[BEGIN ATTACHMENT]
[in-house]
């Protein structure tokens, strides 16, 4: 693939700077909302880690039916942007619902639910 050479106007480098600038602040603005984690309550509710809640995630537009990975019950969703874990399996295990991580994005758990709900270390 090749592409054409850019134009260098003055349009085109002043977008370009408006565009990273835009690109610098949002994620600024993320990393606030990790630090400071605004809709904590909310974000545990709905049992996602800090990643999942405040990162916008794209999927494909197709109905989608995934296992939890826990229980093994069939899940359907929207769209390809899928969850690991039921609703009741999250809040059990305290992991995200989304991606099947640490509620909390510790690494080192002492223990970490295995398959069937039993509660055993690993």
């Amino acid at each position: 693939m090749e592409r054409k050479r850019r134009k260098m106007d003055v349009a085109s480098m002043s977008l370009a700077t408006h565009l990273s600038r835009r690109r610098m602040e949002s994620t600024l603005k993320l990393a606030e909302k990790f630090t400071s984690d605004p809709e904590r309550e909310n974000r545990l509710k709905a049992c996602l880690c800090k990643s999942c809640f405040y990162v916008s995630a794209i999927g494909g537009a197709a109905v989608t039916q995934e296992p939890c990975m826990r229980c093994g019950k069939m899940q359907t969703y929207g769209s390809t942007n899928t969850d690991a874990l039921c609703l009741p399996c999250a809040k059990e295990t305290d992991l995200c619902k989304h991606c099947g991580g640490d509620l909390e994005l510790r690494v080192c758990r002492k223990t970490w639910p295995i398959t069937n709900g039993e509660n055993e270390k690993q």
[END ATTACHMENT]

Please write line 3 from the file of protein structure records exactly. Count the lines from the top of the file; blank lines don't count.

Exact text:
């Amino acid at each position: 693939m090749e592409r054409k050479r850019r134009k260098m106007d003055v349009a085109s480098m002043s977008l370009a700077t408006h565009l990273s600038r835009r690109r610098m602040e949002s994620t600024l603005k993320l990393a606030e909302k990790f630090t400071s984690d605004p809709e904590r309550e909310n974000r545990l509710k709905a049992c996602l880690c800090k990643s999942c809640f405040y990162v916008s995630a794209i999927g494909g537009a197709a109905v989608t039916q995934e296992p939890c990975m826990r229980c093994g019950k069939m899940q359907t969703y929207g769209s390809t942007n899928t969850d690991a874990l039921c609703l009741p399996c999250a809040k059990e295990t305290d992991l995200c619902k989304h991606c099947g991580g640490d509620l909390e994005l510790r690494v080192c758990r002492k223990t970490w639910p295995i398959t069937n709900g039993e509660n055993e270390k690993q």